• Pesticides protect yield potential; they do not create yield.
  • The brief systemic activity of some of these products may protect seed and seedling from some soil insect pests.
  • Efficacy ratings given by product and insect.
  • If a soil insecticide for rootworm is being used at planting, seed-applied insecticides are not necessary.
  • Treated seed should be handled with caution!

While visiting with producers during winter meetings, it’s quite apparent that there’s confusion about the pre-applied insecticide seed treatments- names, rates, and targeted insects. The most important understanding, regardless of product, is that these seed treatments ONLY protect potential yield, they DO NOT increase yield.

These pre-applied seed treatments are from the new insecticide chemistry, nicotinoids that have systemic activity during the early life of the corn seedling. Higher rates of Cruiser (1.125 mg/kernel) and Poncho 1250 (1.25 mg/kernel) are the only products labeled to “protect” seedlings against rootworm. Costs of these higher rates will be competitive with the granular insecticides ($15-18/acre). Although performance of these products against rootworm were addressed in the 2003 November issue of the Pest&Crop, simplified ratings are given in the following table.

Insecticide Corn Seed Treatment Efficacy Ratings 1,2
Cruiser (0.125 mg)
Cruiser (1.125 mg) F G G E E F
Gaucho (0.16 mg)
Poncho 250 (0.25 mg)
Poncho 1250 (1.25 mg) G G G E E G
1 E=Excellent, G= Good, F= Fair, P= Poor
2CRW= Corn Rootworm, WG= White Grub, WW= Wireworm, SCM= Seedcorn Maggot, SCB= Seedcorn Beetle,
BCW= Black Cutworm

Low rates of Cruiser, Gaucho, and Poncho (0.125, 0.16, 0.25 mg/kernel respectively) have shown SOME seed/seedling protection from seedcorn maggot, wireworms, white grubs, and cutworms. The labels of these products state that they will “protect” or provide “protection” from these secondary insects. Because of lack of unbiased, replicated trial data for these secondary insects, our best “guess” ratings are given below. Producers need to consider whether this early seed/seedling protection is worth the $4-6/acre (depending on seed drop) expense. If using a soil insecticide for rootworm control, these seed treatment are not necessary. Granular and liquid soil insecticides will do as good, if not better, job of protecting early corn growth from the soil secondary insects.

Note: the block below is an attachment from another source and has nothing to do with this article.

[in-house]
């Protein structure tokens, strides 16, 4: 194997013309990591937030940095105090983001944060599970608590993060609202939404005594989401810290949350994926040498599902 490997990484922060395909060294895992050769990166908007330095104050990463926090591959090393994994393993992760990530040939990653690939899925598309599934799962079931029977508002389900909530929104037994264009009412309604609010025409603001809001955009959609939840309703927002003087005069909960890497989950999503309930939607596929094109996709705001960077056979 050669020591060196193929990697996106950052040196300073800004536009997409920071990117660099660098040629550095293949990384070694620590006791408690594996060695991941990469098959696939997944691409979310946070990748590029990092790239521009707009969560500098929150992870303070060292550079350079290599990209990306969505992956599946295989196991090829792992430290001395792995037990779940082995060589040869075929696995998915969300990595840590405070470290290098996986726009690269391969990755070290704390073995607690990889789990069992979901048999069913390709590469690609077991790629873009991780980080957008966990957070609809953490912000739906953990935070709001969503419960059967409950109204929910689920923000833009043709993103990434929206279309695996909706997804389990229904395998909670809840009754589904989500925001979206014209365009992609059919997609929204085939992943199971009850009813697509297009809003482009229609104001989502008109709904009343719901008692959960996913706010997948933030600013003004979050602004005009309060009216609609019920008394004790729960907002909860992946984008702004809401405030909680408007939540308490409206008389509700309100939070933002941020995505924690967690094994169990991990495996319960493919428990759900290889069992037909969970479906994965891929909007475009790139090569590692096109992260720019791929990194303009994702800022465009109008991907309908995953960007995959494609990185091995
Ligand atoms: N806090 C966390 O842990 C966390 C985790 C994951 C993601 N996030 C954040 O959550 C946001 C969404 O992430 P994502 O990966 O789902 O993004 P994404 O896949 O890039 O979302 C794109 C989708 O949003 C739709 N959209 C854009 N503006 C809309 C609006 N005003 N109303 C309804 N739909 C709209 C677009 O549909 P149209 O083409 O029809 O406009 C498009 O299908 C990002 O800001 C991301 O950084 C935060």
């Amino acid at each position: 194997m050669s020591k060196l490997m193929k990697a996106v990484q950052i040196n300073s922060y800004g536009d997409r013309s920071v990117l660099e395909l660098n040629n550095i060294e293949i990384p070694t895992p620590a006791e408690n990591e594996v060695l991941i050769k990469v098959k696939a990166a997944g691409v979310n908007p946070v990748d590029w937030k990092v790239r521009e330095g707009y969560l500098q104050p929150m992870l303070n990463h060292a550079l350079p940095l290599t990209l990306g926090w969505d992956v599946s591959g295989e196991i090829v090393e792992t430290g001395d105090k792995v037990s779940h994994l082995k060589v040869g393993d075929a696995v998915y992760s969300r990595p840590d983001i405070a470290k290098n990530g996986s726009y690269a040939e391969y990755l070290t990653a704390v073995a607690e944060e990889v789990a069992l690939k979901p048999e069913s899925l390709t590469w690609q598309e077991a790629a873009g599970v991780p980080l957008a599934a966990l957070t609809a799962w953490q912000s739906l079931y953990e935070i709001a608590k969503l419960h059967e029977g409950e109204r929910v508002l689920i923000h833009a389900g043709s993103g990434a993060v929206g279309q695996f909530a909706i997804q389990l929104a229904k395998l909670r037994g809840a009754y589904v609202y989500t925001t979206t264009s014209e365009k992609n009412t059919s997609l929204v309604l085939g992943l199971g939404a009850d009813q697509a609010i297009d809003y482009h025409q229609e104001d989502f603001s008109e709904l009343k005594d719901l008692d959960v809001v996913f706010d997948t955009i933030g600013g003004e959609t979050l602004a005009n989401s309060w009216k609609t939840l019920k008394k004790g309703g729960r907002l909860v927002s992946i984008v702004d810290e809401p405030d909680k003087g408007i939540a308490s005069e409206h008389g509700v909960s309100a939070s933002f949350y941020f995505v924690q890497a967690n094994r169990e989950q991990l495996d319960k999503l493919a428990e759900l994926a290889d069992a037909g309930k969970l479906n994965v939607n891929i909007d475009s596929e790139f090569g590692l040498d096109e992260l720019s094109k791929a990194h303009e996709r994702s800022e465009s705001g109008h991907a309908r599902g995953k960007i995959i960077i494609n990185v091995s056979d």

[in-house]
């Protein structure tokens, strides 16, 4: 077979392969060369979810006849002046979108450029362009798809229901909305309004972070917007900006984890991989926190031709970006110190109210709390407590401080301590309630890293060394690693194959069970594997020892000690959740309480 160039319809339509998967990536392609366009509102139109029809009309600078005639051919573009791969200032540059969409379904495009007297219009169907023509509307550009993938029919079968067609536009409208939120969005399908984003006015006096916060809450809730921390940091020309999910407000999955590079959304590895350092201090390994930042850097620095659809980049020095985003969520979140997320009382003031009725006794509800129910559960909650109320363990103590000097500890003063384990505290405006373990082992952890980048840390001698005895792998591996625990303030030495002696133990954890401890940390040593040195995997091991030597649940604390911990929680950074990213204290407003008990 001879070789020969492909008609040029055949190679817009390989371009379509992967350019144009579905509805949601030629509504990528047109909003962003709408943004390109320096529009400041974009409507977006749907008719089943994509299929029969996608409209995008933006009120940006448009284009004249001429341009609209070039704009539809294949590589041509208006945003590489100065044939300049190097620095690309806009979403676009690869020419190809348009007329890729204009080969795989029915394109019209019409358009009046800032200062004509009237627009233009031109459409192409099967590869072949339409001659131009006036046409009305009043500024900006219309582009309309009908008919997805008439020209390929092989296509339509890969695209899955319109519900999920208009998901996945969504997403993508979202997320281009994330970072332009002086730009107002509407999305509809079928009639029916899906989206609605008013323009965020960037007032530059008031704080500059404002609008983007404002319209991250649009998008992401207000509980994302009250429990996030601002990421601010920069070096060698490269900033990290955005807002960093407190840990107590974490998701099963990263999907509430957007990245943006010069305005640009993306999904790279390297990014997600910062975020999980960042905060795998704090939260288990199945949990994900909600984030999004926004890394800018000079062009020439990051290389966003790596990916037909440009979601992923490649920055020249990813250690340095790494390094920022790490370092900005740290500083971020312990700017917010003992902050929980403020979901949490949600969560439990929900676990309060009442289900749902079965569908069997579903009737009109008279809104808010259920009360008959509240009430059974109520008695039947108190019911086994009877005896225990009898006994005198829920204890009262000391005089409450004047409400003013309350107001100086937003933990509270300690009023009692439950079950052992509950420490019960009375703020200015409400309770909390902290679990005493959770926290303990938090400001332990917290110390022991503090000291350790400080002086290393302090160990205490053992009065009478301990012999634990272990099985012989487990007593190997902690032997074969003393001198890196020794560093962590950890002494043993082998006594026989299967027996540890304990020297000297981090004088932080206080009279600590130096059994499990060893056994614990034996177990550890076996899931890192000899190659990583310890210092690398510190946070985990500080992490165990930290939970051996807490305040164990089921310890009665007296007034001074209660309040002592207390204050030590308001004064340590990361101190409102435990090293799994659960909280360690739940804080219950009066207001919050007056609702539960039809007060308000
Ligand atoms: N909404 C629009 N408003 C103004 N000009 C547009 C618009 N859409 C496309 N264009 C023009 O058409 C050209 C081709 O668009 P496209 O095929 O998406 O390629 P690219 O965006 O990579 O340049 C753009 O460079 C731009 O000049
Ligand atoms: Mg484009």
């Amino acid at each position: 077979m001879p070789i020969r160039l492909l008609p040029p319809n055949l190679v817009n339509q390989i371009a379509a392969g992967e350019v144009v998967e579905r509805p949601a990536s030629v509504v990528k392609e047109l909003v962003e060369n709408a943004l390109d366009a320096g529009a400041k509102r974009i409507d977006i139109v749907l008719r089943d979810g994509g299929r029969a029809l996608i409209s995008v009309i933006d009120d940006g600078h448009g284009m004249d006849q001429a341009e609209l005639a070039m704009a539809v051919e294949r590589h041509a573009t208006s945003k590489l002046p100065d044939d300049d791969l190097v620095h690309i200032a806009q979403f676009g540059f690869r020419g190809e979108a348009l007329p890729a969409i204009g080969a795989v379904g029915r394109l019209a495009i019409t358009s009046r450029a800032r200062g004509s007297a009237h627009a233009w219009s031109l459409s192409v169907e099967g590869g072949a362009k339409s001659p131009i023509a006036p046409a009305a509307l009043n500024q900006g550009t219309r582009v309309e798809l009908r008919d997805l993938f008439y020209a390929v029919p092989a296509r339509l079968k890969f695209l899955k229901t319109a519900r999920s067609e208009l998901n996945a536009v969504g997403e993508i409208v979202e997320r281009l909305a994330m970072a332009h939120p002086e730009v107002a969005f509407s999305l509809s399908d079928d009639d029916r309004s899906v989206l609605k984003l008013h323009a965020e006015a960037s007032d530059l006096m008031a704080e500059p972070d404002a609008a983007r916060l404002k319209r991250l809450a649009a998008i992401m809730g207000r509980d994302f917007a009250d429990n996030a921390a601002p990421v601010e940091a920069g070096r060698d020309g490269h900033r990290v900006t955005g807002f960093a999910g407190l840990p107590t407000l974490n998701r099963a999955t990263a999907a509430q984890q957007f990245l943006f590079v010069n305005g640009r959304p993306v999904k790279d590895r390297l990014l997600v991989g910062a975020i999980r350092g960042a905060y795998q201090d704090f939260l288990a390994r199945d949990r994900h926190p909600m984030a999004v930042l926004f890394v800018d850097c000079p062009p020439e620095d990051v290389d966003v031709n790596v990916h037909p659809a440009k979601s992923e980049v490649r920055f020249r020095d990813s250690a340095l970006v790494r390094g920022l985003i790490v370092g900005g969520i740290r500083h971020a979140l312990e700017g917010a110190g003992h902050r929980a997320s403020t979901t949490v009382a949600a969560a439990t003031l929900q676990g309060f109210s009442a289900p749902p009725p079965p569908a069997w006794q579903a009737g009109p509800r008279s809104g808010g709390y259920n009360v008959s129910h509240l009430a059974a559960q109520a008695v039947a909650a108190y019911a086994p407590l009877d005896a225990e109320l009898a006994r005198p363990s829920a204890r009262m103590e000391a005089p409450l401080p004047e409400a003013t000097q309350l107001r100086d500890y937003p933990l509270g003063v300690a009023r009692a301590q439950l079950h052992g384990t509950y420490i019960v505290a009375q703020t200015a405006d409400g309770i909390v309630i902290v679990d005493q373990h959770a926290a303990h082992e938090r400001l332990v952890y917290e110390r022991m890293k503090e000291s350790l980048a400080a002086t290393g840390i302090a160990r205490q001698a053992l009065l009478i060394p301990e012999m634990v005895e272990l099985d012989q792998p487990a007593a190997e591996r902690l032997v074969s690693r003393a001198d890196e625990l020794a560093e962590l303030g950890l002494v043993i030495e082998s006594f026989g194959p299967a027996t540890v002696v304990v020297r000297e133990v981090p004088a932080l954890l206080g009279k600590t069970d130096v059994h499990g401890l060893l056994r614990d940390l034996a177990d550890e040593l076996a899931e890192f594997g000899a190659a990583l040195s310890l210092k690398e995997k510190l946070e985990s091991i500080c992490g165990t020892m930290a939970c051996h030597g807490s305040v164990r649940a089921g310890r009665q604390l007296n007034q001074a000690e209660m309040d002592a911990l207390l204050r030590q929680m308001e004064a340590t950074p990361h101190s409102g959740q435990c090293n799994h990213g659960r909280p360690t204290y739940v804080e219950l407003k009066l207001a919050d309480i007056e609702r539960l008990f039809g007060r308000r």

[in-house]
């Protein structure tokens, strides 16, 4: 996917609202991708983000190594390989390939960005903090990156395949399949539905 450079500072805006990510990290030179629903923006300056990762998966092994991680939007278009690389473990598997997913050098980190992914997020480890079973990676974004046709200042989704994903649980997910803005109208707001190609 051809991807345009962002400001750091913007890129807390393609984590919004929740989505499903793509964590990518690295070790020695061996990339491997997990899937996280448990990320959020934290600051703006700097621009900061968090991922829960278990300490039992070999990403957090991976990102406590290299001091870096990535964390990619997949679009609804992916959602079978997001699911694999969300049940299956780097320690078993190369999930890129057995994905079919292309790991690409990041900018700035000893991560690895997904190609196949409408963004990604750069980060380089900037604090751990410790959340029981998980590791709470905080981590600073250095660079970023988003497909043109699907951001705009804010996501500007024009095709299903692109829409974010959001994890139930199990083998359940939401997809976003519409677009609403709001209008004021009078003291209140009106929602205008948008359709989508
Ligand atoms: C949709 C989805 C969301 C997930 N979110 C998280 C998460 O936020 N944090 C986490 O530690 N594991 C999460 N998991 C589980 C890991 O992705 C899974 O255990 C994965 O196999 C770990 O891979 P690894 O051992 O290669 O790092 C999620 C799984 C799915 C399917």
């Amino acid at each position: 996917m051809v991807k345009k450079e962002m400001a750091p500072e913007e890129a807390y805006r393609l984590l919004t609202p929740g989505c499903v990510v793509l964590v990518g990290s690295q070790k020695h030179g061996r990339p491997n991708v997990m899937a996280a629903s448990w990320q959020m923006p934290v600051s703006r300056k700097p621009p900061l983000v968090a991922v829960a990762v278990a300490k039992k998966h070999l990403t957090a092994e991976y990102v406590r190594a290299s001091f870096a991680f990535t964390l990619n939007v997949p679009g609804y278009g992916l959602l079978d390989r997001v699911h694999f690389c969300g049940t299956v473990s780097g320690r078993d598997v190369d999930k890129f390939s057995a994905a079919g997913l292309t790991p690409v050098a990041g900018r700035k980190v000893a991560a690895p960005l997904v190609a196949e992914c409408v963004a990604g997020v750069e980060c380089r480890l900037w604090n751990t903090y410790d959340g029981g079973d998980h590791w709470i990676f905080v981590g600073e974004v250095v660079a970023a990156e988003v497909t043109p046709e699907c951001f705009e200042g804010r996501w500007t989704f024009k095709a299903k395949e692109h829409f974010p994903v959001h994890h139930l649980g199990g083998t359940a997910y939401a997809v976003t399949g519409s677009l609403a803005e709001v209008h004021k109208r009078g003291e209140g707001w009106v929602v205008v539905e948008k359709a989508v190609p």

In some situations plant stand reduction may occur regardless of the presence of pests.  Labels warn that mechanically damaged seed or seed with low vigor may experience poor germination and reduced stands.  Undoubtedly, there will be some hybrid interactions as well.

Another consideration with these insecticide seed coatings that seems to be misunderstood or disregarded is that these products need to handled with care...they are insecticides! Even though the pre-treated seed is not a restricted use product, small amounts of active and inert ingredients will wear off the seed through friction and dusts will be created. Be cautious around air planters, as “plumes” of accumulated product dust and contaminated graphite/talc may be released. Treat the seed with caution. Wear personal protective equipment per the label instructions included with the seed bag and avoid breathing the materials. Spilled seed should be treated as a chemical spill and should be cleaned up to protect non-target organisms, especially aquatic invertebrates and birds. Dispose of the empty bags according to the directions on the label.

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Rootworm Insecticide Classifications and Consistency of Performance - (John Obermeyer and Larry Bledsoe)

  • The following table lists registered rootworm soil insecticides by chemical class.
  • Follow label uses and restrictions.
  • Many factors should be considered before selecting a product.

Click for Table.
Factors to Consider When Choosing a Product for Corn Rootworm Protection.

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New Weed Management Tools from the Purdue Extension Weed Science Team - (Bill Johnson, Glenn Nice, and Tom Bauman)

2004 Weed Control Guide for Ohio and Indiana (WS16) – This year we collaborated with Extension Weed Scientists at Ohio State University to produce a single guide for both states.  Available on the web at Printed version is available for $6.50 from the Ohio State Publications Distribution Office (ph. 614 292-1868)

Purdue Weed Science Website - Contains frequently updated newsworthy articles for agronomic crops, horticulture crops, turf and lawn, and other general items of interest.  Also contains links to sites on weed identification, herbicide injury, weed science faculty, staff and students at Purdue, and weed management tools from Purdue and other Universities.